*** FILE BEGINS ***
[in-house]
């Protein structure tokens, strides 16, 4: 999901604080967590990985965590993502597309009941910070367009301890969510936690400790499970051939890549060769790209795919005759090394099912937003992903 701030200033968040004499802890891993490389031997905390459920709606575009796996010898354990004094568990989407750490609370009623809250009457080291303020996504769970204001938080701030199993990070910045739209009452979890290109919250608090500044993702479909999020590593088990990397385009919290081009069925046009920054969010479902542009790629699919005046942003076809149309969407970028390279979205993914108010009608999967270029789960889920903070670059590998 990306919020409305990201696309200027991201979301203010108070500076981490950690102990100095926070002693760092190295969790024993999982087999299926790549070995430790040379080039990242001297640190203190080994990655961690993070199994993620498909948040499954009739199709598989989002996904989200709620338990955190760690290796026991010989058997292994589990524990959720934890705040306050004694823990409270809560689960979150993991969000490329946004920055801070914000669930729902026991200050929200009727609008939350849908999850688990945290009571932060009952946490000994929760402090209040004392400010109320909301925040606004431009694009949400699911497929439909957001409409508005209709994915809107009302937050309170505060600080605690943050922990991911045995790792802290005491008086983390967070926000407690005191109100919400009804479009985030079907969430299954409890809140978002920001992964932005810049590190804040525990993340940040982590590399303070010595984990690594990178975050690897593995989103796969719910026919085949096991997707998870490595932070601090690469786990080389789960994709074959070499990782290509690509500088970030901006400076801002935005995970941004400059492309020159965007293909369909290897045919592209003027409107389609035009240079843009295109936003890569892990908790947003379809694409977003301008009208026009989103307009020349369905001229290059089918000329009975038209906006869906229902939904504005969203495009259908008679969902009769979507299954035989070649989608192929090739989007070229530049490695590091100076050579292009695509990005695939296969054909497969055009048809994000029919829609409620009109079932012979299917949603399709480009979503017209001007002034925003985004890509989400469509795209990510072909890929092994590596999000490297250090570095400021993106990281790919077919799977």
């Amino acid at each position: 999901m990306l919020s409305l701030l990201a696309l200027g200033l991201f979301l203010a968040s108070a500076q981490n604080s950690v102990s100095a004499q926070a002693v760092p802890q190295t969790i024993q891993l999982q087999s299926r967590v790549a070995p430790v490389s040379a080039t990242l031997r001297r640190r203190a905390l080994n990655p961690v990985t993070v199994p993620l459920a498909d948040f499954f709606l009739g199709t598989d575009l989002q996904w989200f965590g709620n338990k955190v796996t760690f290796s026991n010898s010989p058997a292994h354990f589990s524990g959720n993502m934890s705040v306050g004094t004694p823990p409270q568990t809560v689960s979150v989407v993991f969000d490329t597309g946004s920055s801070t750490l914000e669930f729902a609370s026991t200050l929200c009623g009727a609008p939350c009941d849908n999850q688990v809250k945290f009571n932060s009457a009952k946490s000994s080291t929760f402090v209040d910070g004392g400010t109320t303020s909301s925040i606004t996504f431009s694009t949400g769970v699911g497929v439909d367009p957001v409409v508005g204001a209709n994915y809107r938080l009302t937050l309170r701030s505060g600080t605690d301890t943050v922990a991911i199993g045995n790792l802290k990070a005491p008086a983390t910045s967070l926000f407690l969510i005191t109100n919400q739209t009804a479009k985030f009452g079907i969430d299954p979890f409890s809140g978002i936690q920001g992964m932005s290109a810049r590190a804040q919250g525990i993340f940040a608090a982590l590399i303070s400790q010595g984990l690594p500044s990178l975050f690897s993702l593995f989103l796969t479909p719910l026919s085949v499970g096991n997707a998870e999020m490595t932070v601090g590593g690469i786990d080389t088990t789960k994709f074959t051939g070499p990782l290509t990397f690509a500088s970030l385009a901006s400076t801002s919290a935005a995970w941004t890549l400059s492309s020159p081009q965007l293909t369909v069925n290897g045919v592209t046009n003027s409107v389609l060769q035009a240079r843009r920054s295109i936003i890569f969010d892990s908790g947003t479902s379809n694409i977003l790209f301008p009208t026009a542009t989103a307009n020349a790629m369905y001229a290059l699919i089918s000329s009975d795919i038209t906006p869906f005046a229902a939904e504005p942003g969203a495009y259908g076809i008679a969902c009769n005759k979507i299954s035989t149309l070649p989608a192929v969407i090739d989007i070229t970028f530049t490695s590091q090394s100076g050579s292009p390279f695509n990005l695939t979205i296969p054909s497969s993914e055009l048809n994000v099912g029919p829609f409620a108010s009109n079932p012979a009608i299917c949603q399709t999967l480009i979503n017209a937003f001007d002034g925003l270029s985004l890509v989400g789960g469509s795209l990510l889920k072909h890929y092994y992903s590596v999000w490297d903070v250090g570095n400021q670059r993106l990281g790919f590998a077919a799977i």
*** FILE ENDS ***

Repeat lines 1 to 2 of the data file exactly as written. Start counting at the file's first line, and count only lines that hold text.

[in-house]
């Protein structure tokens, strides 16, 4: 999901604080967590990985965590993502597309009941910070367009301890969510936690400790499970051939890549060769790209795919005759090394099912937003992903 701030200033968040004499802890891993490389031997905390459920709606575009796996010898354990004094568990989407750490609370009623809250009457080291303020996504769970204001938080701030199993990070910045739209009452979890290109919250608090500044993702479909999020590593088990990397385009919290081009069925046009920054969010479902542009790629699919005046942003076809149309969407970028390279979205993914108010009608999967270029789960889920903070670059590998 990306919020409305990201696309200027991201979301203010108070500076981490950690102990100095926070002693760092190295969790024993999982087999299926790549070995430790040379080039990242001297640190203190080994990655961690993070199994993620498909948040499954009739199709598989989002996904989200709620338990955190760690290796026991010989058997292994589990524990959720934890705040306050004694823990409270809560689960979150993991969000490329946004920055801070914000669930729902026991200050929200009727609008939350849908999850688990945290009571932060009952946490000994929760402090209040004392400010109320909301925040606004431009694009949400699911497929439909957001409409508005209709994915809107009302937050309170505060600080605690943050922990991911045995790792802290005491008086983390967070926000407690005191109100919400009804479009985030079907969430299954409890809140978002920001992964932005810049590190804040525990993340940040982590590399303070010595984990690594990178975050690897593995989103796969719910026919085949096991997707998870490595932070601090690469786990080389789960994709074959070499990782290509690509500088970030901006400076801002935005995970941004400059492309020159965007293909369909290897045919592209003027409107389609035009240079843009295109936003890569892990908790947003379809694409977003301008009208026009989103307009020349369905001229290059089918000329009975038209906006869906229902939904504005969203495009259908008679969902009769979507299954035989070649989608192929090739989007070229530049490695590091100076050579292009695509990005695939296969054909497969055009048809994000029919829609409620009109079932012979299917949603399709480009979503017209001007002034925003985004890509989400469509795209990510072909890929092994590596999000490297250090570095400021993106990281790919077919799977």